Sunday, 2 October 2011

Colouring Inside the Lines. Or Not.

The other day, while Hudson and I were in hospital (Hudson with a broken arm waiting for an operation, me being the parent who stayed with him), I let Hudson play on my iPhone. The only things on my phone that the kids (and I) have to play with are word games, arty type things and photo fun things* so I introduced Hudson to Wreck This Journal app.

A while ago now a friend of mine, my twin-who's-not-my-twin, gave me Keri Smith's Wreck This Journal. Because we think alike, my twin-who's-not-my-twin thought that I would like it. And indeed I do. I haven't finished wrecking it yet. Actually, it might be some time before I do, although I am looking forward to dragging it around on a string one day, and taking it in the shower with me. :)

Because I enjoyed Wreck This Journal so much I decided to get the Wreck This Journal app for my iPhone. Now there's a great app!

It just so happened that the page that Hudson went into was 'Colour outside the lines'. Hudson was busy colouring furiously (as furiously as one can with a finger on a screen!) all over the page, inside and out of the lines, with gay abandon, when the nurse came along and exclaimed with such surprise "That's not colouring inside the lines!!!" She had a smiling tone of voice that suggested that Hudson was being terribly naughty, but in a nice way.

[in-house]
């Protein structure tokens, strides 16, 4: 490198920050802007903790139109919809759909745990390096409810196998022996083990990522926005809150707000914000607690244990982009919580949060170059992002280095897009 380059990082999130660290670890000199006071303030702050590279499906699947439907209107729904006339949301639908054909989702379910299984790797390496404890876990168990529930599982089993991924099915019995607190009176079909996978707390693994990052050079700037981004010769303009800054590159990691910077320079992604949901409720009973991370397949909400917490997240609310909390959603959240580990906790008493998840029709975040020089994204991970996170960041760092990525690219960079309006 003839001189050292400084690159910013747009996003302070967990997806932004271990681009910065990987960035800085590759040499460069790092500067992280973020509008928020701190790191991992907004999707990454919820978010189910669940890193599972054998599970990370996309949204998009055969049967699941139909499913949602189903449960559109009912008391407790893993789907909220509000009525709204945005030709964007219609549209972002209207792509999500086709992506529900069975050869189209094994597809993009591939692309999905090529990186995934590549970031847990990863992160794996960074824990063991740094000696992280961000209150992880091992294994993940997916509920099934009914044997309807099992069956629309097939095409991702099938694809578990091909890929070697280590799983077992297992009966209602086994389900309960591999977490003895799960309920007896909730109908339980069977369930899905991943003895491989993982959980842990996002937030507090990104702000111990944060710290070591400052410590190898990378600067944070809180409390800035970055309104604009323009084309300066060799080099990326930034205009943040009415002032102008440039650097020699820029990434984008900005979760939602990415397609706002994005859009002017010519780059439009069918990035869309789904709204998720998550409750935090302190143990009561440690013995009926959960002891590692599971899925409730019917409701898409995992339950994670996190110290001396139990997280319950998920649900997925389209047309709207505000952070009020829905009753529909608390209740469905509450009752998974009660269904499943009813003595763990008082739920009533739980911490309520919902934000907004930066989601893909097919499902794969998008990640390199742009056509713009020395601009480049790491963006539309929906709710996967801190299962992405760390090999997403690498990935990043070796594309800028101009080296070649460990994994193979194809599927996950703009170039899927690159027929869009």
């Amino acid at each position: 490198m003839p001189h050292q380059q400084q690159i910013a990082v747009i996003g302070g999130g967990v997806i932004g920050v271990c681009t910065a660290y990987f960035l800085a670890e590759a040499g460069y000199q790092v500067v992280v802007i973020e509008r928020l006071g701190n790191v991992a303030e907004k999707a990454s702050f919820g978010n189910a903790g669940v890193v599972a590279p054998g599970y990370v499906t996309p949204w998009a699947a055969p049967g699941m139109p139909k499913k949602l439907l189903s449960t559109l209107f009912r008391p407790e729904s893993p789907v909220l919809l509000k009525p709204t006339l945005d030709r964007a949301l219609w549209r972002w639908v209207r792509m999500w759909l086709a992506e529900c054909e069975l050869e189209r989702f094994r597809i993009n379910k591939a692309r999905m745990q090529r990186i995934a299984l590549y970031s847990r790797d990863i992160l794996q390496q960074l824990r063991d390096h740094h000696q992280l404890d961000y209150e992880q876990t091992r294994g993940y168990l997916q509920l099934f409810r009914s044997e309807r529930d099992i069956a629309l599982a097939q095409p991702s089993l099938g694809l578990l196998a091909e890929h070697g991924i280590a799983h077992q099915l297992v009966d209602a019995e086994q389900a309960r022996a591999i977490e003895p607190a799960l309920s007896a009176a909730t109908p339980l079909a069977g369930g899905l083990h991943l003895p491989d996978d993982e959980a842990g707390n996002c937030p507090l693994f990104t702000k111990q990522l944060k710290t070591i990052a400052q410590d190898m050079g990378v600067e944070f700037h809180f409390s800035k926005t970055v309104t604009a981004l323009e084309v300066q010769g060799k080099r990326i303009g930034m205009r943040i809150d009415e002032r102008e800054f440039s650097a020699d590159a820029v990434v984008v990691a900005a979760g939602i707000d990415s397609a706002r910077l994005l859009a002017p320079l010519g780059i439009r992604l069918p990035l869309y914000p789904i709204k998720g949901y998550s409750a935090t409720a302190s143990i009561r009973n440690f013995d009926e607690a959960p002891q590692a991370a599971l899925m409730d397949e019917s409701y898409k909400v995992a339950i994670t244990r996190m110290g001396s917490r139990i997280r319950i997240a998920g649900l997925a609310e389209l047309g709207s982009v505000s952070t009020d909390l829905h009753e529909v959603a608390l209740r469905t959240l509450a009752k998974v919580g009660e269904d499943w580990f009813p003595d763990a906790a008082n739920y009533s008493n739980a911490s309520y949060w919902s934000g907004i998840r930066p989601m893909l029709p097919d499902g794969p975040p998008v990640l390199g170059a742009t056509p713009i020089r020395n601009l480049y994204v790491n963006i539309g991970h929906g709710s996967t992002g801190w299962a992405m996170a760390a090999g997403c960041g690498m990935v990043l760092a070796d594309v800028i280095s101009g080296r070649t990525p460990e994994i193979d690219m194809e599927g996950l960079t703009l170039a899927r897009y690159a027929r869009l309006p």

Hudson quietly continued, unperturbed - he has never heard the rule about colouring inside the lines. I smirked a quiet smirk and started writing this blog post in my head.

I don't know whether it is good to encourage a child to colour inside the lines or not and I am not sure that I really care either. I'm pretty sure that a child colouring in happily, inside the lines or not, is a good thing. The general consensus between people who like to colour outside the lines, or at least don't like to be told to colour inside the lines, is that it is to do with conformity - doing what the government says, what the teacher says, what the boss says. With this conformity comes a bit of security but at the same time you risk losing your ability to think critically, to take calculated risks, or to pursue your dreams and aspirations.

What is colouring in for, anyway? Well for me it is for fun. It makes me happy. I like colouring in and I must say I do like colouring inside the lines most of the time. But there are times now that I actually don't mind relaxing a bit and realising that the lines are just there as guides rather than rigid, uncross-able boundaries - going outside the lines is no big deal and not worth fretting about.

If I am going to conform to anything I will take up the challenge of the Apostle Paul when he wrote
"Do not conform to the pattern of this world, but be transformed by the renewing of your mind. Then you will be able to test and approve what God’s will is—his good, pleasing and perfect will.Romans 12:2

Do you like colouring in?
There are plenty of places to find great colouring in pages - here's one example.

What do you think about the rule of colouring within the lines?

*one day I'll get a sudoku app and other number games. Any suggestions?

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